Thursday night. It’s under-rated — a sense of humor. We hear it’s a good idea to have one. We know it’s easier to face challenges with one. We love comedians — and of course, they have one. How do we face life without one?
While rifling through my dad’s office, full of important papers and memories, there were a couple of boxes of pictures that had been saved through the years. Inside one of the boxes there were a couple of framed drawings of my parents. One depicted a pear-shaped, bald head with a few hairs sticking straight up, a face with beady eyes and a friendly smile. The other one showed a flat-topped hat on the head of a woman’s smiling face with a witch-like nose, shapely lips, pointed chin…. obviously, neither of these drawings were what you might call, “flattering.” They were not intended to be. My parents never looked at these pics as anything other than reminders of a fun event — at some point in time, they posed and had these exaggerated likenesses drawn of them, and they apparently thought enough of them to get them framed and then hang them in our house. For years, these silly cartoons of my parents hung in our family’s rogues gallery.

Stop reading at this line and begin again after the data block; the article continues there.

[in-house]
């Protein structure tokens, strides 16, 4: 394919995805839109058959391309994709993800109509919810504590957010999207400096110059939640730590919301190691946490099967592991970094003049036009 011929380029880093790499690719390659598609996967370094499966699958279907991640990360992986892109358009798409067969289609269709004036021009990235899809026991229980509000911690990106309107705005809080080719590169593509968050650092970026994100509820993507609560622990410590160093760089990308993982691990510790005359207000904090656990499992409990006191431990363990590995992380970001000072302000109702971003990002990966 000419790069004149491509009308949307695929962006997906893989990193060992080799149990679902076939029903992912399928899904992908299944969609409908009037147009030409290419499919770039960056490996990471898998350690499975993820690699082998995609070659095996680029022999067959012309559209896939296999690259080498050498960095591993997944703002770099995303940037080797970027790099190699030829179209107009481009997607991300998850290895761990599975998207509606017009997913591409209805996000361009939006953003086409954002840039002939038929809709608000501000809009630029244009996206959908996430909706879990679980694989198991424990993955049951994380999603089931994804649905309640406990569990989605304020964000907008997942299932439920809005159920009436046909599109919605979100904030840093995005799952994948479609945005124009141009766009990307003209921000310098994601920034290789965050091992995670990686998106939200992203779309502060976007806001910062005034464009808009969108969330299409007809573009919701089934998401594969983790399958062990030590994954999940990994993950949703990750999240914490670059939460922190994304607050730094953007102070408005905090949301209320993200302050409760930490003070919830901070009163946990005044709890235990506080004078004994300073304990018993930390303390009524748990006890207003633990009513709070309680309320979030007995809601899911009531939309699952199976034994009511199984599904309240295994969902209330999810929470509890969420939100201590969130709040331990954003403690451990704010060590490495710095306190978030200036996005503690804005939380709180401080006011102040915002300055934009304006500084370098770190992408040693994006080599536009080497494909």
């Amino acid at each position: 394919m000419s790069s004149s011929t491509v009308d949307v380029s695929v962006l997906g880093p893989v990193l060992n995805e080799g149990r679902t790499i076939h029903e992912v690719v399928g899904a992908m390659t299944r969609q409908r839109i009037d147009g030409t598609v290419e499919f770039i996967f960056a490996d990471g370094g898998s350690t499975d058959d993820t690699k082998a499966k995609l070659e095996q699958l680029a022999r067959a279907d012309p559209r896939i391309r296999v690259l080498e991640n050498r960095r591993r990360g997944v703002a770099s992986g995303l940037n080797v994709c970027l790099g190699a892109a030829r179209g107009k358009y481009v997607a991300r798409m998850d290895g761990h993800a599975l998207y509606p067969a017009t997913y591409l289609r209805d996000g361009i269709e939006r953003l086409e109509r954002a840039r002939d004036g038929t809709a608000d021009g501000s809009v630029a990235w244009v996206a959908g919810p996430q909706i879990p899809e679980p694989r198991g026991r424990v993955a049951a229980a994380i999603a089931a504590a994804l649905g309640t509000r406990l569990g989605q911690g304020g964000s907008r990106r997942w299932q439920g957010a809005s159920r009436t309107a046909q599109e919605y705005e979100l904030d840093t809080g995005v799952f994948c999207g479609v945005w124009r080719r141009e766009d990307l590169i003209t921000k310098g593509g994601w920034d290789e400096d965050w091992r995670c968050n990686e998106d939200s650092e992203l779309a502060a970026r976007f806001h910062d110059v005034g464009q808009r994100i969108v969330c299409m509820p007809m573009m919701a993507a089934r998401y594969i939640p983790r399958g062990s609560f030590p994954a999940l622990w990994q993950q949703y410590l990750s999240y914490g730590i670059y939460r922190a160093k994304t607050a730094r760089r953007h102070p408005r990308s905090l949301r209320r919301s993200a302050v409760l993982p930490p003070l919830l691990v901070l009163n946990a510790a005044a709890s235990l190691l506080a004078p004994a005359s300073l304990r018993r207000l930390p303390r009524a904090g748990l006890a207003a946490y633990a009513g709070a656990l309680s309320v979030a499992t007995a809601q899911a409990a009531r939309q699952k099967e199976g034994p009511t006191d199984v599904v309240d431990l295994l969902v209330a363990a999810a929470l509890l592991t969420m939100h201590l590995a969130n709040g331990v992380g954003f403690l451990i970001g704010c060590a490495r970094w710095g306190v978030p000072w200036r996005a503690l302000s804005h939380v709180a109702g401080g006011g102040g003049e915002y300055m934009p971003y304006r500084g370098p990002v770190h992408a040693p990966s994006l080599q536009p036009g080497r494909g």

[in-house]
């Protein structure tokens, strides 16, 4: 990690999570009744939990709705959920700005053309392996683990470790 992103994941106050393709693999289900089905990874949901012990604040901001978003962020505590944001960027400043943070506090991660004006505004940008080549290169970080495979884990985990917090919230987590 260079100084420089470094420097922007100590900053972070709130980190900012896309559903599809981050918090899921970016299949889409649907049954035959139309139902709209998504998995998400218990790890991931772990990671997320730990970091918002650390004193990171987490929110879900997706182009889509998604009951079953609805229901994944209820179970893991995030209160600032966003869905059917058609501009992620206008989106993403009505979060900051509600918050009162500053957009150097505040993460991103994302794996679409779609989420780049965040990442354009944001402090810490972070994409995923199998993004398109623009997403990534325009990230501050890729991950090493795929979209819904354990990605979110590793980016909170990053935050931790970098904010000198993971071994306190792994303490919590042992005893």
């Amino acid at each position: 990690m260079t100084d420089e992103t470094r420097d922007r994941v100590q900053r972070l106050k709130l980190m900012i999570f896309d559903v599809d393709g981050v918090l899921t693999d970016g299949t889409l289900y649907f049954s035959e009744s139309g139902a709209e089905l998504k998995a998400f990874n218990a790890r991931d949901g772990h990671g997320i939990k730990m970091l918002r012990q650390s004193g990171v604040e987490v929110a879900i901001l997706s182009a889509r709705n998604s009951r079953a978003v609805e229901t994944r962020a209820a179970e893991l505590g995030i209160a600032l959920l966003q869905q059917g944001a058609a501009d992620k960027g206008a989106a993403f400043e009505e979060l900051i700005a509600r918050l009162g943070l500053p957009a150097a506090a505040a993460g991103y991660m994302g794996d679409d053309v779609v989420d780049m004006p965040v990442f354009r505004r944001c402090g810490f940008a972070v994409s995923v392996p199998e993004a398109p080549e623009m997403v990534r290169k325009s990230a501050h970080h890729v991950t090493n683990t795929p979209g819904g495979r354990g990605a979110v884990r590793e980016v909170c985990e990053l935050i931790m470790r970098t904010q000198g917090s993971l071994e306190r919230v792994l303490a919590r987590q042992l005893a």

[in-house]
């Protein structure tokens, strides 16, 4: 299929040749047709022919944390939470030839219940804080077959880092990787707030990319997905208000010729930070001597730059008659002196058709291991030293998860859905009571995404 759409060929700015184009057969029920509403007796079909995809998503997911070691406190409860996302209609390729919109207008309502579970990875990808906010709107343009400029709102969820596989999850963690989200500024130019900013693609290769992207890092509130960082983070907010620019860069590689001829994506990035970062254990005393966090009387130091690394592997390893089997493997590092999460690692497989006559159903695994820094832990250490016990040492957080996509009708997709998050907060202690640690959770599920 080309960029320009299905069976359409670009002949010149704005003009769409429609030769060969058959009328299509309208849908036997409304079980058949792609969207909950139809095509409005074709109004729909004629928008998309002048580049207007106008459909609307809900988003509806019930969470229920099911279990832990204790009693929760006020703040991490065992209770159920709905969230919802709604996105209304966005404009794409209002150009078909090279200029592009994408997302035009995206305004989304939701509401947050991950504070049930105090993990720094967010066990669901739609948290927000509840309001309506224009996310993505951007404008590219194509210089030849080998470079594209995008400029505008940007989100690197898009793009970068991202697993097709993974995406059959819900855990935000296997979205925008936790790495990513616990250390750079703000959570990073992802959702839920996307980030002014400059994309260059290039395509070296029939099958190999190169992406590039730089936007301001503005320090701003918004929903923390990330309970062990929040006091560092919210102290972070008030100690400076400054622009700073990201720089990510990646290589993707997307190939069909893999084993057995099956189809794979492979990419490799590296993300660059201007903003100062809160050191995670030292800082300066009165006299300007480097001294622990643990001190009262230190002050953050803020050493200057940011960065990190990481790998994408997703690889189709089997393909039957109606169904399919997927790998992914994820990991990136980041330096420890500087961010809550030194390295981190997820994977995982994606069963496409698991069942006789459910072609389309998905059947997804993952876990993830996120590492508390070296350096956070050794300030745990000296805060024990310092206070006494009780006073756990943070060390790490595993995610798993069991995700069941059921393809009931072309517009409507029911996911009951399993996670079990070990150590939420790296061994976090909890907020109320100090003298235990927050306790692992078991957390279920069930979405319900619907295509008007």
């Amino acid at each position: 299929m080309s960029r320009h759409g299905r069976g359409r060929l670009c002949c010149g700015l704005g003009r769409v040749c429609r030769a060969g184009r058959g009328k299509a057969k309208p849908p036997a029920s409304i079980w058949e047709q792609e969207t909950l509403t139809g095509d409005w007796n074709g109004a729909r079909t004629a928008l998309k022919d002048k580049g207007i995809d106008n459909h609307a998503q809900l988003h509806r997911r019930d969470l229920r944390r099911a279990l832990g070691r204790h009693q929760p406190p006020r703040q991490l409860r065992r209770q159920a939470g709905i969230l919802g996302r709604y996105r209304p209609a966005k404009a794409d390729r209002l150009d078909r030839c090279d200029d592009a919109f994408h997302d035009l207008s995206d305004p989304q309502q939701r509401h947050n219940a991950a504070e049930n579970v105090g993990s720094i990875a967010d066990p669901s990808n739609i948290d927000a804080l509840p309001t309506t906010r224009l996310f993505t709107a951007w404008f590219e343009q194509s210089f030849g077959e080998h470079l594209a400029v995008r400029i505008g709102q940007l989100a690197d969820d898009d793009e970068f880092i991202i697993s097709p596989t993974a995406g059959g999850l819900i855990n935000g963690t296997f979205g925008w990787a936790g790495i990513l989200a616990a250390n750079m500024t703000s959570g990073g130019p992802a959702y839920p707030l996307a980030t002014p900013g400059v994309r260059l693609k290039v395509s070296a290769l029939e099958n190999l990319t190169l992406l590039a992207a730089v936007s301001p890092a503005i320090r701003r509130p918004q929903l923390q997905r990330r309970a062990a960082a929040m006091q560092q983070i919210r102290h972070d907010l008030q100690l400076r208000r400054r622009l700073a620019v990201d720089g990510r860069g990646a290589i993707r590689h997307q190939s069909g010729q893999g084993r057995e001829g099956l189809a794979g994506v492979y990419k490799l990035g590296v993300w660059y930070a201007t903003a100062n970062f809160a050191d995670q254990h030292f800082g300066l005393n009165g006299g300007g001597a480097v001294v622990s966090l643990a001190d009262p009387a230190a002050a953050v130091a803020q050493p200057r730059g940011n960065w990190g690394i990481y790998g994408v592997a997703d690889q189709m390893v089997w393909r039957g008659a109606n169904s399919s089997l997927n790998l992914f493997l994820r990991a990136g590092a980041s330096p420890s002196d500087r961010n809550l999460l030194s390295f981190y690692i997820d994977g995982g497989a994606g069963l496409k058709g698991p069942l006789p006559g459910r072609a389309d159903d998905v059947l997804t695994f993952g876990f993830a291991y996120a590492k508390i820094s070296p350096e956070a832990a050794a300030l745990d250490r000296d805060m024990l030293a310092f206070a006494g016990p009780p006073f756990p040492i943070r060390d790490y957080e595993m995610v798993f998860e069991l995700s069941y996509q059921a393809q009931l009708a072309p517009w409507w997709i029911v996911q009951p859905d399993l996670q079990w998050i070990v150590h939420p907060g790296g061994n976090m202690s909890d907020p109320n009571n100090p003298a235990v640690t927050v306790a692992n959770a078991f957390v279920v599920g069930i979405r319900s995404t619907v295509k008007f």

In our current looks-obsessed culture, it’s refreshing to remember that my parents didn’t take themselves too seriously. They allowed caricatures in their unflattering glory to hang on the wall for all to see: good memories of fun times — what a blessing.
The recent elections have brought to mind how seriously we all take ourselves. It seems there is very little generosity of spirit. I think a sense of humor regarding oneself leads us to be less harsh in judgment towards others. Perhaps if we possess the ability to laugh at ourselves, then we can learn to accept others in their less-than-perfect state, as well.
If your gift is to encourage others, be encouraging. If it is giving, give generously. If God has given you leadership ability, take the responsibility seriously. And if you have a gift for showing kindness to others, do it gladly.